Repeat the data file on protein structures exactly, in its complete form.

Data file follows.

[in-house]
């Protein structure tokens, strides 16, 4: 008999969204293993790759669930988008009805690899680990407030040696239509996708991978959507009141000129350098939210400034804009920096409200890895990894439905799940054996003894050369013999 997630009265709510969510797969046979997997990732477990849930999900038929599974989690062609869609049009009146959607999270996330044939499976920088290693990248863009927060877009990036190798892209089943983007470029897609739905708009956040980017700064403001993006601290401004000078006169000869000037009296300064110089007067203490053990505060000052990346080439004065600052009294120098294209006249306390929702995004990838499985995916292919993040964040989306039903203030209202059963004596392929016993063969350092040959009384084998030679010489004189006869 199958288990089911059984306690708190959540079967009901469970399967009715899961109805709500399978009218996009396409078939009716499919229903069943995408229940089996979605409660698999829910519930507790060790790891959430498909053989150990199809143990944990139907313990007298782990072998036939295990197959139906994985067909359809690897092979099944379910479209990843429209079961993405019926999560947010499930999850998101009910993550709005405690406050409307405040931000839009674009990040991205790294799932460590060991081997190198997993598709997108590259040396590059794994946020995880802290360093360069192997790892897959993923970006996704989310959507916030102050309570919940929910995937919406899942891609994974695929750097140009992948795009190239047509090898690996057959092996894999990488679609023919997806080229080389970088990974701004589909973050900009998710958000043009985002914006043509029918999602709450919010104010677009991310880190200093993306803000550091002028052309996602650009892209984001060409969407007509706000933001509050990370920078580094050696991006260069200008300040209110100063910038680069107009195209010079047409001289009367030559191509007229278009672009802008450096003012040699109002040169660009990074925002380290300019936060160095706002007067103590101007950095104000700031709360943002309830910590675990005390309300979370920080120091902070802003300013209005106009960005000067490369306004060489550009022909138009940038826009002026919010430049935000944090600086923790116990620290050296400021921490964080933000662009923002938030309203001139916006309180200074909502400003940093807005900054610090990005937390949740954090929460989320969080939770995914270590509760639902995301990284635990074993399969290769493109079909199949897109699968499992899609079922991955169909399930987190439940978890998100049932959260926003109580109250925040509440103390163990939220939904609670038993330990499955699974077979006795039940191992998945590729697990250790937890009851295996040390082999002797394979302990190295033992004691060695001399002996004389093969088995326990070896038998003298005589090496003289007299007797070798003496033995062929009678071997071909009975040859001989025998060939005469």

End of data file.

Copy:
[in-house]
């Protein structure tokens, strides 16, 4: 008999969204293993790759669930988008009805690899680990407030040696239509996708991978959507009141000129350098939210400034804009920096409200890895990894439905799940054996003894050369013999 997630009265709510969510797969046979997997990732477990849930999900038929599974989690062609869609049009009146959607999270996330044939499976920088290693990248863009927060877009990036190798892209089943983007470029897609739905708009956040980017700064403001993006601290401004000078006169000869000037009296300064110089007067203490053990505060000052990346080439004065600052009294120098294209006249306390929702995004990838499985995916292919993040964040989306039903203030209202059963004596392929016993063969350092040959009384084998030679010489004189006869 199958288990089911059984306690708190959540079967009901469970399967009715899961109805709500399978009218996009396409078939009716499919229903069943995408229940089996979605409660698999829910519930507790060790790891959430498909053989150990199809143990944990139907313990007298782990072998036939295990197959139906994985067909359809690897092979099944379910479209990843429209079961993405019926999560947010499930999850998101009910993550709005405690406050409307405040931000839009674009990040991205790294799932460590060991081997190198997993598709997108590259040396590059794994946020995880802290360093360069192997790892897959993923970006996704989310959507916030102050309570919940929910995937919406899942891609994974695929750097140009992948795009190239047509090898690996057959092996894999990488679609023919997806080229080389970088990974701004589909973050900009998710958000043009985002914006043509029918999602709450919010104010677009991310880190200093993306803000550091002028052309996602650009892209984001060409969407007509706000933001509050990370920078580094050696991006260069200008300040209110100063910038680069107009195209010079047409001289009367030559191509007229278009672009802008450096003012040699109002040169660009990074925002380290300019936060160095706002007067103590101007950095104000700031709360943002309830910590675990005390309300979370920080120091902070802003300013209005106009960005000067490369306004060489550009022909138009940038826009002026919010430049935000944090600086923790116990620290050296400021921490964080933000662009923002938030309203001139916006309180200074909502400003940093807005900054610090990005937390949740954090929460989320969080939770995914270590509760639902995301990284635990074993399969290769493109079909199949897109699968499992899609079922991955169909399930987190439940978890998100049932959260926003109580109250925040509440103390163990939220939904609670038993330990499955699974077979006795039940191992998945590729697990250790937890009851295996040390082999002797394979302990190295033992004691060695001399002996004389093969088995326990070896038998003298005589090496003289007299007797070798003496033995062929009678071997071909009975040859001989025998060939005469």